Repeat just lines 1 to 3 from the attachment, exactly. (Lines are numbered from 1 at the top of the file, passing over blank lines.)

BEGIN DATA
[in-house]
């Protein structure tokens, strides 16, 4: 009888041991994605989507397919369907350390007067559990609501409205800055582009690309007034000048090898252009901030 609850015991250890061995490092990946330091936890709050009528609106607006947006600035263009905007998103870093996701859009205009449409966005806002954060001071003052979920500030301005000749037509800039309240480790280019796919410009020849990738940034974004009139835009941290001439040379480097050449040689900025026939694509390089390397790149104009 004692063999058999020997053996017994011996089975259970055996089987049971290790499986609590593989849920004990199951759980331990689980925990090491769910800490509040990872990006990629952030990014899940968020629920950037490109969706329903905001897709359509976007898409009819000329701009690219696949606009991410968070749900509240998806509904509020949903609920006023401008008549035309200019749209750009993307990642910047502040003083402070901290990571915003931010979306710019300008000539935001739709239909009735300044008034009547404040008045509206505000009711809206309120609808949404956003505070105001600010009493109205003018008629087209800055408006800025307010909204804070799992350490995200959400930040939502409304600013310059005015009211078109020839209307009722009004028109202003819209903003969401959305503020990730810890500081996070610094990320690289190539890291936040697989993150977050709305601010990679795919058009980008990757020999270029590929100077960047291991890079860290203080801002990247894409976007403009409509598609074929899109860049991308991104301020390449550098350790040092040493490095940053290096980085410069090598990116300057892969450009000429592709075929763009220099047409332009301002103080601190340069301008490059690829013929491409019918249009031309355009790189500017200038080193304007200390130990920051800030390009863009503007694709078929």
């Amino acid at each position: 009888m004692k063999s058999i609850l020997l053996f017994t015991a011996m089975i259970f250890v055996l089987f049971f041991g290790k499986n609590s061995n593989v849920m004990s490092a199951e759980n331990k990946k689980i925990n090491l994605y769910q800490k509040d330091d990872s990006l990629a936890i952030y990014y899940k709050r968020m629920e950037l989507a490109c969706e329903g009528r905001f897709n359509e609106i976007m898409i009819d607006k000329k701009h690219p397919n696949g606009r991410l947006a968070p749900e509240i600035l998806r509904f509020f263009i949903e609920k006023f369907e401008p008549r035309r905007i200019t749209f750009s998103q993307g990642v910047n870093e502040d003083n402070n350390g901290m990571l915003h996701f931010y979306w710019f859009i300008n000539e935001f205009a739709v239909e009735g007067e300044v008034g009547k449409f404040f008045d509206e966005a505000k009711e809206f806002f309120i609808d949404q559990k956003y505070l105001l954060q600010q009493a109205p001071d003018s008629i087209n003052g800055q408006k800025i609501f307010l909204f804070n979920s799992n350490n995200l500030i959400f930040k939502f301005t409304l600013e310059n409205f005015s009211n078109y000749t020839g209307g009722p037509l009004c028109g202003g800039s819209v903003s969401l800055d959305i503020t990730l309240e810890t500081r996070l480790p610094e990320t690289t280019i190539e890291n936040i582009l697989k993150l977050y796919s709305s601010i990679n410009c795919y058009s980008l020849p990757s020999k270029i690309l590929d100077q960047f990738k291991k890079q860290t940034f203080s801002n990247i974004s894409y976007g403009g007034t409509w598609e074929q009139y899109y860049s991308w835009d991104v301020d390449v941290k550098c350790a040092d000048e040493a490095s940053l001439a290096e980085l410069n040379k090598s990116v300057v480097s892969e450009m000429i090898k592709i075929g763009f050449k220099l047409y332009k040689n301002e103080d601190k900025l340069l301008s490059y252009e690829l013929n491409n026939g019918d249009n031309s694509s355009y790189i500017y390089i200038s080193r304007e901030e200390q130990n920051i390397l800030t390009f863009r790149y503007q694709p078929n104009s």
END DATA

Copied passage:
[in-house]
């Protein structure tokens, strides 16, 4: 009888041991994605989507397919369907350390007067559990609501409205800055582009690309007034000048090898252009901030 609850015991250890061995490092990946330091936890709050009528609106607006947006600035263009905007998103870093996701859009205009449409966005806002954060001071003052979920500030301005000749037509800039309240480790280019796919410009020849990738940034974004009139835009941290001439040379480097050449040689900025026939694509390089390397790149104009 004692063999058999020997053996017994011996089975259970055996089987049971290790499986609590593989849920004990199951759980331990689980925990090491769910800490509040990872990006990629952030990014899940968020629920950037490109969706329903905001897709359509976007898409009819000329701009690219696949606009991410968070749900509240998806509904509020949903609920006023401008008549035309200019749209750009993307990642910047502040003083402070901290990571915003931010979306710019300008000539935001739709239909009735300044008034009547404040008045509206505000009711809206309120609808949404956003505070105001600010009493109205003018008629087209800055408006800025307010909204804070799992350490995200959400930040939502409304600013310059005015009211078109020839209307009722009004028109202003819209903003969401959305503020990730810890500081996070610094990320690289190539890291936040697989993150977050709305601010990679795919058009980008990757020999270029590929100077960047291991890079860290203080801002990247894409976007403009409509598609074929899109860049991308991104301020390449550098350790040092040493490095940053290096980085410069090598990116300057892969450009000429592709075929763009220099047409332009301002103080601190340069301008490059690829013929491409019918249009031309355009790189500017200038080193304007200390130990920051800030390009863009503007694709078929």
């Amino acid at each position: 009888m004692k063999s058999i609850l020997l053996f017994t015991a011996m089975i259970f250890v055996l089987f049971f041991g290790k499986n609590s061995n593989v849920m004990s490092a199951e759980n331990k990946k689980i925990n090491l994605y769910q800490k509040d330091d990872s990006l990629a936890i952030y990014y899940k709050r968020m629920e950037l989507a490109c969706e329903g009528r905001f897709n359509e609106i976007m898409i009819d607006k000329k701009h690219p397919n696949g606009r991410l947006a968070p749900e509240i600035l998806r509904f509020f263009i949903e609920k006023f369907e401008p008549r035309r905007i200019t749209f750009s998103q993307g990642v910047n870093e502040d003083n402070n350390g901290m990571l915003h996701f931010y979306w710019f859009i300008n000539e935001f205009a739709v239909e009735g007067e300044v008034g009547k449409f404040f008045d509206e966005a505000k009711e809206f806002f309120i609808d949404q559990k956003y505070l105001l954060q600010q009493a109205p001071d003018s008629i087209n003052g800055q408006k800025i609501f307010l909204f804070n979920s799992n350490n995200l500030i959400f930040k939502f301005t409304l600013e310059n409205f005015s009211n078109y000749t020839g209307g009722p037509l009004c028109g202003g800039s819209v903003s969401l800055d959305i503020t990730l309240e810890t500081r996070l480790p610094e990320t690289t280019i190539e890291n936040i582009l697989k993150l977050y796919s709305s601010i990679n410009c795919y058009s980008l020849p990757s020999k270029i690309l590929d100077q960047f990738k291991k890079q860290t940034f203080s801002n990247i974004s894409y976007g403009g007034t409509w598609e074929q009139y899109y860049s991308w835009d991104v301020d390449v941290k550098c350790a040092d000048e040493a490095s940053l001439a290096e980085l410069n040379k090598s990116v300057v480097s892969e450009m000429i090898k592709i075929g763009f050449k220099l047409y332009k040689n301002e103080d601190k900025l340069l301008s490059y252009e690829l013929n491409n026939g019918d249009n031309s694509s355009y790189i500017y390089i200038s080193r304007e901030e200390q130990n920051i390397l800030t390009f863009r790149y503007q694709p078929n104009s």